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Mighty Blighty broadbanders beg: Let us lay cable in BT's, er, ducts
Complain to Ofcom that telco has 'effective monopoly'
Updated Blighty's broadband providers are once again at Ofcom to do something about the alleged monopoly they believe former national telco BT maintains in the business broadband sector.
Sky, TalkTalk, EE, Virgin Media and Vodafone are all part of the UK Competitive Telecommunications Association (UKCTA), which is pressuring Ofcom to allow other firms to get their hands on BT’s physical infrastructure.
The group claims that business needs have taken a backseat to good consumer broadband and that will continue “as long as BT has control of the basic infrastructure”.
UKCTA wants other firms to be allowed to lay their own cables in BT ducts and use their own equipment to control existing unlit BT cables – aka dark fibre – in order to improve services and competition in the market.
“Openreach has control of the basic infrastructure which most other providers rely on to deliver their services. However, it has consistently failed to meet its own standards on delivery times, fault rates and fault repair times. This failure affects thousands of end-users of UK broadband and telephony services on a daily basis, and gives rise to substantial consumer detriment,” the group said in a statement.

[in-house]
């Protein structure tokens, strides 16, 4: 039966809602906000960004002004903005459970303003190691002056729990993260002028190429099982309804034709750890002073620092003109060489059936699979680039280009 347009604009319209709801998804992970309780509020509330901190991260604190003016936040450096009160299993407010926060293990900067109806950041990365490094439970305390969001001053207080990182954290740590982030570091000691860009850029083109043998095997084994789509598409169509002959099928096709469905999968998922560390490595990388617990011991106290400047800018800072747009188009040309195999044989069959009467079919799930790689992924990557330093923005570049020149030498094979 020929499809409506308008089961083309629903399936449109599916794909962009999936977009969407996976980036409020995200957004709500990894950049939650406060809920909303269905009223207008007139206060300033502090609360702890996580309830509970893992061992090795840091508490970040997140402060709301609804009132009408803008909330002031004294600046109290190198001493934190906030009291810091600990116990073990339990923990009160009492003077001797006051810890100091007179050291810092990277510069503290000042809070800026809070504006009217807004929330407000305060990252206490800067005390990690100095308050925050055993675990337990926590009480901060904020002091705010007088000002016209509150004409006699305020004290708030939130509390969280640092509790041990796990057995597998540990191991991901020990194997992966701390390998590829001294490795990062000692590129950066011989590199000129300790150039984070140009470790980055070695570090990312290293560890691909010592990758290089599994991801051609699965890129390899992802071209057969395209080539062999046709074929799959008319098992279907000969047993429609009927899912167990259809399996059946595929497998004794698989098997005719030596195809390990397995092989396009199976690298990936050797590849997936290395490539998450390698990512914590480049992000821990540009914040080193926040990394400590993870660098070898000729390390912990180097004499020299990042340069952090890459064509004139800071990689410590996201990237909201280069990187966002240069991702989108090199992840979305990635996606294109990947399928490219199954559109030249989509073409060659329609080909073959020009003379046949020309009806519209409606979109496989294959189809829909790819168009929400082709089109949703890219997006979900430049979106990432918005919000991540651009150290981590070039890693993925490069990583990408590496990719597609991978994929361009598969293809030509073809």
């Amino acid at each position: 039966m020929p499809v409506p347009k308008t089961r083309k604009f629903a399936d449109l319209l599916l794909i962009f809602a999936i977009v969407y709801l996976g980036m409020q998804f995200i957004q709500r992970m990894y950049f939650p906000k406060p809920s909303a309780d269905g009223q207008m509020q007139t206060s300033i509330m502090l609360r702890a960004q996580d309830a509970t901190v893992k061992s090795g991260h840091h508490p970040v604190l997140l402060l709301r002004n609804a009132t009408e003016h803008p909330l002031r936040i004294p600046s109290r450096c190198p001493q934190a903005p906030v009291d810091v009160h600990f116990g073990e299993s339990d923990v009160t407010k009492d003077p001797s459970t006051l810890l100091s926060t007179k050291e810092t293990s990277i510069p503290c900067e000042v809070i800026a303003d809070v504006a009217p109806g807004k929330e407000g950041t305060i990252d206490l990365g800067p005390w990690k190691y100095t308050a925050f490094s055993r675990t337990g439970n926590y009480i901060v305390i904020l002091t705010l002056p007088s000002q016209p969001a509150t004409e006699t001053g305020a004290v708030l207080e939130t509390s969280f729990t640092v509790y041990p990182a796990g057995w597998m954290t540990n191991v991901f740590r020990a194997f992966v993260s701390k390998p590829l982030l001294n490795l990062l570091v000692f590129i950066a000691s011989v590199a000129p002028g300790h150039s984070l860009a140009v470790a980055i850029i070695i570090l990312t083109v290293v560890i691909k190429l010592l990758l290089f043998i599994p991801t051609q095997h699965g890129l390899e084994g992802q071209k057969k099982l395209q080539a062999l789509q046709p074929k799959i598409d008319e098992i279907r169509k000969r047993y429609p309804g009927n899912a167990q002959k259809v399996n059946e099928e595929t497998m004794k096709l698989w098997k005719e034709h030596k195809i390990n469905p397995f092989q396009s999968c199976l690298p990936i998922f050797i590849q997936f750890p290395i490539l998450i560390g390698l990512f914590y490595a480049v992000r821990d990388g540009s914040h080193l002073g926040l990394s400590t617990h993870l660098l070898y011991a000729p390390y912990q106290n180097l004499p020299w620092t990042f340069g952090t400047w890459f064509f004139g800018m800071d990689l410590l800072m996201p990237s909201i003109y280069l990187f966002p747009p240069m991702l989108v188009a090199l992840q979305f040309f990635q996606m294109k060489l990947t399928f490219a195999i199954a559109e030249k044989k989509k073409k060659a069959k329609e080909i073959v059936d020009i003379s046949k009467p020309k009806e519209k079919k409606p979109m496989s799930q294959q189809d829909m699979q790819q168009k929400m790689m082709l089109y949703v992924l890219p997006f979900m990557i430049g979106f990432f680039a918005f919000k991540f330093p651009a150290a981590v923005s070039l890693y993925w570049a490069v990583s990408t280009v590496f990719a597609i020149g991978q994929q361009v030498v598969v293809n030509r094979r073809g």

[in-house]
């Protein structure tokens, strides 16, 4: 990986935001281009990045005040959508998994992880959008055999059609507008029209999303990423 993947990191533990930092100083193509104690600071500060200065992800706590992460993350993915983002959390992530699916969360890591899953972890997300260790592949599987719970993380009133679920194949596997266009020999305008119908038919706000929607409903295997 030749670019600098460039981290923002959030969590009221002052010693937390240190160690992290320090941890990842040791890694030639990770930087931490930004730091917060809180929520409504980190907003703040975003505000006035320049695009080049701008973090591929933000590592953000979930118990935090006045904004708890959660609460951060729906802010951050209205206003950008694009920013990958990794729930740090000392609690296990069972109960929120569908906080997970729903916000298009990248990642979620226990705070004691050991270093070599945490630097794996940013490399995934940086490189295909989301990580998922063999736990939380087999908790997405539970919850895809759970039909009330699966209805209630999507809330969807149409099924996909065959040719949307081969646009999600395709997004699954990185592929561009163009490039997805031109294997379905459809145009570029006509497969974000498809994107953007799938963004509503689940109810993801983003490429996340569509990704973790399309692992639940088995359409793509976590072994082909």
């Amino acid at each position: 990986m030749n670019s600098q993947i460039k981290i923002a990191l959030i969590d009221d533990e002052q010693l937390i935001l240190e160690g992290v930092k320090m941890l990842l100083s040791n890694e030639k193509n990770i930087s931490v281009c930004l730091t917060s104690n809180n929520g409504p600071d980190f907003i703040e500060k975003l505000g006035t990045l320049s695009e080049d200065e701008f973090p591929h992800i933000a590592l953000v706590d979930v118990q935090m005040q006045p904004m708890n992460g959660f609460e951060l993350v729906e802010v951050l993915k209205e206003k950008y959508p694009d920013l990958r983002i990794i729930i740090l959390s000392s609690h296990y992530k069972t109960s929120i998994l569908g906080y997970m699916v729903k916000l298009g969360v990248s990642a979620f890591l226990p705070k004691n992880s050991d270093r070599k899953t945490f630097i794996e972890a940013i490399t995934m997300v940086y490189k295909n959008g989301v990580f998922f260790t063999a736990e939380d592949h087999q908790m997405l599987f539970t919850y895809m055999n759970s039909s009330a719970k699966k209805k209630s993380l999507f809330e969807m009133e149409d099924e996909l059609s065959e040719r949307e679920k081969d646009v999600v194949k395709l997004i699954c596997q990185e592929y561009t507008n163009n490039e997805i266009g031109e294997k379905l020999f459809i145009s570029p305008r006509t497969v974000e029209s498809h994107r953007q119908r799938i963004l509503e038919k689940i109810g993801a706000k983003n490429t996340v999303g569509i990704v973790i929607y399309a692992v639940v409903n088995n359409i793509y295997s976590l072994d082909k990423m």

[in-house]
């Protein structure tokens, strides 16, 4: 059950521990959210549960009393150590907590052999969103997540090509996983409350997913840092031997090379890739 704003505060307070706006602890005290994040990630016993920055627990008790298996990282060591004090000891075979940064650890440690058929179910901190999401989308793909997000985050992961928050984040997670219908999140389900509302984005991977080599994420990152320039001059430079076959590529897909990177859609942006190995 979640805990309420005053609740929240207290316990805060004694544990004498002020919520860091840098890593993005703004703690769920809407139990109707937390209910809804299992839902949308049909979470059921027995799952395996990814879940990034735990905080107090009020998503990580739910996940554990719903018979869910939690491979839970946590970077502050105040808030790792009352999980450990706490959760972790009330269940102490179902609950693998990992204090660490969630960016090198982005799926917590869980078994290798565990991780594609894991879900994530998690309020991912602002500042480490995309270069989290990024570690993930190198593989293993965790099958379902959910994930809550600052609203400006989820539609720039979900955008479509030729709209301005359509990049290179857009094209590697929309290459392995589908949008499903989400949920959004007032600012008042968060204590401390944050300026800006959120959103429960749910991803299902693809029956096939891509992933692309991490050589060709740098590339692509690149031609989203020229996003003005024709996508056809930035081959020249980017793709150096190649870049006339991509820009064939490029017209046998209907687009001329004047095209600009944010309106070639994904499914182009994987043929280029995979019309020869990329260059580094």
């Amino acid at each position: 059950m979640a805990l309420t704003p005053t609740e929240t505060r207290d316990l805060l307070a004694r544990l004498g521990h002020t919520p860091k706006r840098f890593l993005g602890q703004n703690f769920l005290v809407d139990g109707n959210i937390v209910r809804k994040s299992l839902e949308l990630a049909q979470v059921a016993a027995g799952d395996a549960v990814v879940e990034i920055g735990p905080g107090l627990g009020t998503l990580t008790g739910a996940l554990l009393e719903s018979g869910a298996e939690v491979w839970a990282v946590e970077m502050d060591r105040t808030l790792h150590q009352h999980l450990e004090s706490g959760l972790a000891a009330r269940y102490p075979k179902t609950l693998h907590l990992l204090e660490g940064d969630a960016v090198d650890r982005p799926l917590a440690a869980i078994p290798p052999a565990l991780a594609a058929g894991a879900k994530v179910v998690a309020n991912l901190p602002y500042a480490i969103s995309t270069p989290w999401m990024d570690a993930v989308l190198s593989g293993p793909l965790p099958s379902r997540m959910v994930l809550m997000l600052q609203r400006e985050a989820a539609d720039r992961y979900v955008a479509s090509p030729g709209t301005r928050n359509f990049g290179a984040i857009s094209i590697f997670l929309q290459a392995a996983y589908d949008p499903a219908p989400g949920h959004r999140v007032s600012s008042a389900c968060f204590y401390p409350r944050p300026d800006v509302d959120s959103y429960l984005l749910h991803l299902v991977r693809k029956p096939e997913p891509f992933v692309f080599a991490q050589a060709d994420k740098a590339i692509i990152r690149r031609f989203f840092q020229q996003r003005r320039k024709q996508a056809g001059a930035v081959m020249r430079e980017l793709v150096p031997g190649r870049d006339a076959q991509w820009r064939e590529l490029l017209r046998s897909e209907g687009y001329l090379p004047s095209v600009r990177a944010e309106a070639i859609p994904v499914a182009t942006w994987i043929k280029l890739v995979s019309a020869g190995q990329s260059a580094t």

“The SPC Network reports outline six steps which are still needed to ensure a better service from Openreach, mitigating the effect of its effective monopoly position and creating a more competitive market which encourages innovation and quality service.”
This is not the first time that other broadband providers have moaned about BT’s control of the basic infrastructure, though Ofcom has rejected complaints so far. The telecoms regulator has preferred to apply remedies to “active” services as part of loosening the once monopolistic telco’s hold on the market, saying that changing passive access to things like ducts would be unlikely to make the market better.
BT said that Ofcom’s latest market review showed that its share of the business connectivity market was falling, which proves that competition is improving.
"The UK has a vibrant wholesale business connectivity market, with strong competition and innovation amongst a large number of providers,” the firm said in a statement. “We believe that forcing Openreach to offer access to its ducts or dark fibre would increase costs and add extra complexity to way UK businesses are served.
“Regarding service, Openreach is voluntarily publishing our service performance and this reflects our commitment to improving service.”
The company said that the complaints were nothing new and that Ofcom regularly consults on the issue every three years, giving groups like the UKCTA the opportunity to make their case. ®
Ofcom has been in touch to provide us with this statement: “We already require BT to make its infrastructure available to competing consumer providers. Earlier this month, we began a public consultation on whether we should extend this to business providers, and we welcome all contributions.”